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A unified framework for spiking and gap-junction interactions in distributed neuronal network simulations.

Hahne J, Helias M, Kunkel S, Igarashi J, Bolten M, Frommer A, Diesmann M - Front Neuroinform (2015)

Bottom Line: This approach is well-suited for simulations that employ only chemical synapses but it has so far impeded the incorporation of gap-junction models, which require instantaneous neuronal interactions.To show that the unified framework for gap-junction and spiking interactions achieves high performance and delivers high accuracy in the presence of gap junctions, we present benchmarks for workstations, clusters, and supercomputers.Finally, we discuss limitations of the novel technology.

View Article: PubMed Central - PubMed

Affiliation: Department of Mathematics and Science, Bergische Universität Wuppertal Wuppertal, Germany.

ABSTRACT
Contemporary simulators for networks of point and few-compartment model neurons come with a plethora of ready-to-use neuron and synapse models and support complex network topologies. Recent technological advancements have broadened the spectrum of application further to the efficient simulation of brain-scale networks on supercomputers. In distributed network simulations the amount of spike data that accrues per millisecond and process is typically low, such that a common optimization strategy is to communicate spikes at relatively long intervals, where the upper limit is given by the shortest synaptic transmission delay in the network. This approach is well-suited for simulations that employ only chemical synapses but it has so far impeded the incorporation of gap-junction models, which require instantaneous neuronal interactions. Here, we present a numerical algorithm based on a waveform-relaxation technique which allows for network simulations with gap junctions in a way that is compatible with the delayed communication strategy. Using a reference implementation in the NEST simulator, we demonstrate that the algorithm and the required data structures can be smoothly integrated with existing code such that they complement the infrastructure for spiking connections. To show that the unified framework for gap-junction and spiking interactions achieves high performance and delivers high accuracy in the presence of gap junctions, we present benchmarks for workstations, clusters, and supercomputers. Finally, we discuss limitations of the novel technology.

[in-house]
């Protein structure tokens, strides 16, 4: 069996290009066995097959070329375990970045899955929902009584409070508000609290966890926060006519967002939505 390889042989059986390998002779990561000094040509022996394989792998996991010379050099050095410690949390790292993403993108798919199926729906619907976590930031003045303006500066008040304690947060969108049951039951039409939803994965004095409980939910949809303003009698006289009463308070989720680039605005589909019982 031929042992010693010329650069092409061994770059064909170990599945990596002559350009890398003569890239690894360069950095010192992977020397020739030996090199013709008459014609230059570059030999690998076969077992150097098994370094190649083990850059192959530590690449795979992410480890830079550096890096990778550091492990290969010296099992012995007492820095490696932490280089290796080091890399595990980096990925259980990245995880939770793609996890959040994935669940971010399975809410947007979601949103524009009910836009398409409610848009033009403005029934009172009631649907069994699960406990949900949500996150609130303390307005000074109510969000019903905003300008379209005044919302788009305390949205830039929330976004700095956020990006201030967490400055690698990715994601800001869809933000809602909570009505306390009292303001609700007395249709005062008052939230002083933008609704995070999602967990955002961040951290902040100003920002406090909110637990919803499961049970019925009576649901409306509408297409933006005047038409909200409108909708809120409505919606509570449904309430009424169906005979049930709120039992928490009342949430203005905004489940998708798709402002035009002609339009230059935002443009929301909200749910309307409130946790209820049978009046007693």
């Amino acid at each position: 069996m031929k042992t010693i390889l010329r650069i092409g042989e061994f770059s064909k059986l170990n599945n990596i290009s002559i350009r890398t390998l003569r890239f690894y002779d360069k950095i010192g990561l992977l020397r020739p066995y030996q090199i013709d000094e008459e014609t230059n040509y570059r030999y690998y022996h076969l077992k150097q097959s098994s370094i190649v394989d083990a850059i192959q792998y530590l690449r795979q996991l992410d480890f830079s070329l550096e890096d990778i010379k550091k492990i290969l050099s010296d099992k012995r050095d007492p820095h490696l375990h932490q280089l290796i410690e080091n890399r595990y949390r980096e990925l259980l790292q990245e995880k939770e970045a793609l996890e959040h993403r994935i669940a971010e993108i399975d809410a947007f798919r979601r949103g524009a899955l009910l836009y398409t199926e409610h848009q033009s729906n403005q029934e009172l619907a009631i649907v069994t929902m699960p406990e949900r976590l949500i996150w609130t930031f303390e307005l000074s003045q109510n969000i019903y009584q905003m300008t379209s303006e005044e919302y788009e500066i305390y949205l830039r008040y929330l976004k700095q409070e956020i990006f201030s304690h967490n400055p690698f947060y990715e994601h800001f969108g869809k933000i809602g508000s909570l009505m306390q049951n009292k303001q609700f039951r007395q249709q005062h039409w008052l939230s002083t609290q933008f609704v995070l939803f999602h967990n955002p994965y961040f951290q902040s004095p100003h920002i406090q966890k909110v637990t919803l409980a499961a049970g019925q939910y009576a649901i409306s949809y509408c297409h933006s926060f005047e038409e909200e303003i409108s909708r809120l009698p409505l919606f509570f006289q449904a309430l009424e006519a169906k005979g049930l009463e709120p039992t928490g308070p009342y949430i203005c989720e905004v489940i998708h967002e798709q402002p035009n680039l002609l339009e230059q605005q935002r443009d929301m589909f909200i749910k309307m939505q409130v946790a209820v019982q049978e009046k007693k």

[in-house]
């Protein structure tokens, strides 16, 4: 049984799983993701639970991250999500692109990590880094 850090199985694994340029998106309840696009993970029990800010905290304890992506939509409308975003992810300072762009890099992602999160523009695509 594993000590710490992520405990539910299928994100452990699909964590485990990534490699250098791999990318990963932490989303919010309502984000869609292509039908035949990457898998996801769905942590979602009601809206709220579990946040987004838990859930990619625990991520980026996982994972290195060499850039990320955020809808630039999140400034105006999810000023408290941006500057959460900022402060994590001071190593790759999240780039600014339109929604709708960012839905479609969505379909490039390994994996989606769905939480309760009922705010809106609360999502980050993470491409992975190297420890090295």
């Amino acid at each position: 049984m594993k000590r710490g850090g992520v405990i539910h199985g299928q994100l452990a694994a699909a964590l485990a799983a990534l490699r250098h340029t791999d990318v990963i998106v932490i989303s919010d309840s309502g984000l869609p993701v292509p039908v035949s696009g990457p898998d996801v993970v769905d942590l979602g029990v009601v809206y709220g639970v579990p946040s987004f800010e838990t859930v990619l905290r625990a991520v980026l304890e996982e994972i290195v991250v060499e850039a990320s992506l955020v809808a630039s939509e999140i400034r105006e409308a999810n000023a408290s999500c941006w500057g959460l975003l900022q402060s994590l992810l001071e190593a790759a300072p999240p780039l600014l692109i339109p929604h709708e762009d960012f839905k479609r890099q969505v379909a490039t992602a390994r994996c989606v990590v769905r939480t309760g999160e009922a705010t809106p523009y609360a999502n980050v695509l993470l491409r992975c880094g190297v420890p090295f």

No MeSH data available.


Related in: MedlinePlus